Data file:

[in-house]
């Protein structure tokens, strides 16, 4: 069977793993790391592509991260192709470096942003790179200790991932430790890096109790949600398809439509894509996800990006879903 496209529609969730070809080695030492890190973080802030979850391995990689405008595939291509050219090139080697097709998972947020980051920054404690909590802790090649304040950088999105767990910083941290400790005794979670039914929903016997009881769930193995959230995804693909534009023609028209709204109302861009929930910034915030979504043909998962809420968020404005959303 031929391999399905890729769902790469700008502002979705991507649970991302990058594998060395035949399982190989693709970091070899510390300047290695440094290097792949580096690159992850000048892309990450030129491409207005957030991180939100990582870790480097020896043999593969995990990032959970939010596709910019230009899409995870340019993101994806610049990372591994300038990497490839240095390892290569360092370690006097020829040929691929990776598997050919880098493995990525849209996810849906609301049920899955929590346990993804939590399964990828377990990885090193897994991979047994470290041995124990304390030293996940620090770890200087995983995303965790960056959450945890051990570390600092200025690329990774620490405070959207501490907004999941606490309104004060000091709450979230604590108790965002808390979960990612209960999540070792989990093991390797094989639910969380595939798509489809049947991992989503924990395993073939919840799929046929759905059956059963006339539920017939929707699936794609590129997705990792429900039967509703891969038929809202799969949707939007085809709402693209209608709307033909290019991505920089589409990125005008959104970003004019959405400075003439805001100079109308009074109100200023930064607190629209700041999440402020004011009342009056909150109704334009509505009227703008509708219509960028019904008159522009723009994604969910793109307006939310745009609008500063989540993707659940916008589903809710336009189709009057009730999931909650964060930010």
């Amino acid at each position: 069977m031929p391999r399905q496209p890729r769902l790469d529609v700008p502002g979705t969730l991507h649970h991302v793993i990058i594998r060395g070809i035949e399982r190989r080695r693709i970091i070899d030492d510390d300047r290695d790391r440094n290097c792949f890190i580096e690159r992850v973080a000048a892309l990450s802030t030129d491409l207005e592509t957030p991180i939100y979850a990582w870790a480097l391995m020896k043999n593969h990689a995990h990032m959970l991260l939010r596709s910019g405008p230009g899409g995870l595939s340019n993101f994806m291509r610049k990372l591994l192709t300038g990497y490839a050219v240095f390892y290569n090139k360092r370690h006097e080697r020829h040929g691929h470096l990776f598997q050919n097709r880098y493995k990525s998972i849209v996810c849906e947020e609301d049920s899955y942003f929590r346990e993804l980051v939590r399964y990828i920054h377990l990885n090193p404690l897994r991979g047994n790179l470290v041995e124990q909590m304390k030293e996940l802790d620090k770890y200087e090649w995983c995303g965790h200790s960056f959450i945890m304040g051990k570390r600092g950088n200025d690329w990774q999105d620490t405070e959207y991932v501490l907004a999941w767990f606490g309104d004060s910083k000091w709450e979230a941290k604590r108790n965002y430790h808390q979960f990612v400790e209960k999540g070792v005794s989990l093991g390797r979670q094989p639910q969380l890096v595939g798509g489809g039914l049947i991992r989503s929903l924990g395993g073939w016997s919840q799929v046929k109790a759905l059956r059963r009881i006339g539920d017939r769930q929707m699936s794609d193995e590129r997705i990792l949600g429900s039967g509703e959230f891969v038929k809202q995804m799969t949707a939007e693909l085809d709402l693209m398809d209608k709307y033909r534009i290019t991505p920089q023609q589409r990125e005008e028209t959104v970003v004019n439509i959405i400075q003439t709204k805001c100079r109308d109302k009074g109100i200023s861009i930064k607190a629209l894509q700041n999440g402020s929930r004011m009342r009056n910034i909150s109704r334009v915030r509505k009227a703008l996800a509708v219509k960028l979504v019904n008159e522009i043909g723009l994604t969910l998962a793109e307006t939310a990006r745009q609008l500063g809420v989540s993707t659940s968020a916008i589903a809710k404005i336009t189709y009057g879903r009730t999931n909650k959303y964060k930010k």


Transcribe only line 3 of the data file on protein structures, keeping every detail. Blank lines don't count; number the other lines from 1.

């Amino acid at each position: 069977m031929p391999r399905q496209p890729r769902l790469d529609v700008p502002g979705t969730l991507h649970h991302v793993i990058i594998r060395g070809i035949e399982r190989r080695r693709i970091i070899d030492d510390d300047r290695d790391r440094n290097c792949f890190i580096e690159r992850v973080a000048a892309l990450s802030t030129d491409l207005e592509t957030p991180i939100y979850a990582w870790a480097l391995m020896k043999n593969h990689a995990h990032m959970l991260l939010r596709s910019g405008p230009g899409g995870l595939s340019n993101f994806m291509r610049k990372l591994l192709t300038g990497y490839a050219v240095f390892y290569n090139k360092r370690h006097e080697r020829h040929g691929h470096l990776f598997q050919n097709r880098y493995k990525s998972i849209v996810c849906e947020e609301d049920s899955y942003f929590r346990e993804l980051v939590r399964y990828i920054h377990l990885n090193p404690l897994r991979g047994n790179l470290v041995e124990q909590m304390k030293e996940l802790d620090k770890y200087e090649w995983c995303g965790h200790s960056f959450i945890m304040g051990k570390r600092g950088n200025d690329w990774q999105d620490t405070e959207y991932v501490l907004a999941w767990f606490g309104d004060s910083k000091w709450e979230a941290k604590r108790n965002y430790h808390q979960f990612v400790e209960k999540g070792v005794s989990l093991g390797r979670q094989p639910q969380l890096v595939g798509g489809g039914l049947i991992r989503s929903l924990g395993g073939w016997s919840q799929v046929k109790a759905l059956r059963r009881i006339g539920d017939r769930q929707m699936s794609d193995e590129r997705i990792l949600g429900s039967g509703e959230f891969v038929k809202q995804m799969t949707a939007e693909l085809d709402l693209m398809d209608k709307y033909r534009i290019t991505p920089q023609q589409r990125e005008e028209t959104v970003v004019n439509i959405i400075q003439t709204k805001c100079r109308d109302k009074g109100i200023s861009i930064k607190a629209l894509q700041n999440g402020s929930r004011m009342r009056n910034i909150s109704r334009v915030r509505k009227a703008l996800a509708v219509k960028l979504v019904n008159e522009i043909g723009l994604t969910l998962a793109e307006t939310a990006r745009q609008l500063g809420v989540s993707t659940s968020a916008i589903a809710k404005i336009t189709y009057g879903r009730t999931n909650k959303y964060k930010k």